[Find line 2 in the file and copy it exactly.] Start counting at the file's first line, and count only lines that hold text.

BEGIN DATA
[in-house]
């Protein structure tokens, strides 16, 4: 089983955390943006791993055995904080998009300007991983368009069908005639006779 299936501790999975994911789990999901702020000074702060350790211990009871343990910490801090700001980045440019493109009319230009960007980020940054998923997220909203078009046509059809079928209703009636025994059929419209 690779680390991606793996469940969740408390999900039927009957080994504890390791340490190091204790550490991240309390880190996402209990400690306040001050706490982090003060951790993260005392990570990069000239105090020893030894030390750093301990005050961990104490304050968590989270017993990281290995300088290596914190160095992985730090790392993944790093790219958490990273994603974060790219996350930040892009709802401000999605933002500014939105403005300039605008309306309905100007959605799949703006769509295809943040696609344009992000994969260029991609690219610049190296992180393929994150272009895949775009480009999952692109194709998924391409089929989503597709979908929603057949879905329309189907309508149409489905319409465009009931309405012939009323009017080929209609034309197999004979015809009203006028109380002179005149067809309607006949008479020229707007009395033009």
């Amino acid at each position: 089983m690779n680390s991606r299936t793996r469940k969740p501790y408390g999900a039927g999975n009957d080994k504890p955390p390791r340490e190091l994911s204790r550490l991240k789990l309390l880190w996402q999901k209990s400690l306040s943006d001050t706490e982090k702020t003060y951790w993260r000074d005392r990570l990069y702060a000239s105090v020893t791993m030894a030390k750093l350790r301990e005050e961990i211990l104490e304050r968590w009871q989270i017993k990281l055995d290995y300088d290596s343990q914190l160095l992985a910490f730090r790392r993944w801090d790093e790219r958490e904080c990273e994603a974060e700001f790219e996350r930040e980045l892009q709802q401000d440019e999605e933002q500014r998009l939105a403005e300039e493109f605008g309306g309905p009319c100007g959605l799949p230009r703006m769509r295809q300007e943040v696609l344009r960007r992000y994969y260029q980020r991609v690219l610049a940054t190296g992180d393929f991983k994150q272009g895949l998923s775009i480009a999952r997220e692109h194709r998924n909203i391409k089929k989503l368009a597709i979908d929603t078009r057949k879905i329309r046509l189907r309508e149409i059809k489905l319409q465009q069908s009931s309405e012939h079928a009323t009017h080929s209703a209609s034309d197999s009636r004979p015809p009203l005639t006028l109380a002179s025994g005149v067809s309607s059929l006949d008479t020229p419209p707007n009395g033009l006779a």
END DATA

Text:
């Protein structure tokens, strides 16, 4: 089983955390943006791993055995904080998009300007991983368009069908005639006779 299936501790999975994911789990999901702020000074702060350790211990009871343990910490801090700001980045440019493109009319230009960007980020940054998923997220909203078009046509059809079928209703009636025994059929419209 690779680390991606793996469940969740408390999900039927009957080994504890390791340490190091204790550490991240309390880190996402209990400690306040001050706490982090003060951790993260005392990570990069000239105090020893030894030390750093301990005050961990104490304050968590989270017993990281290995300088290596914190160095992985730090790392993944790093790219958490990273994603974060790219996350930040892009709802401000999605933002500014939105403005300039605008309306309905100007959605799949703006769509295809943040696609344009992000994969260029991609690219610049190296992180393929994150272009895949775009480009999952692109194709998924391409089929989503597709979908929603057949879905329309189907309508149409489905319409465009009931309405012939009323009017080929209609034309197999004979015809009203006028109380002179005149067809309607006949008479020229707007009395033009």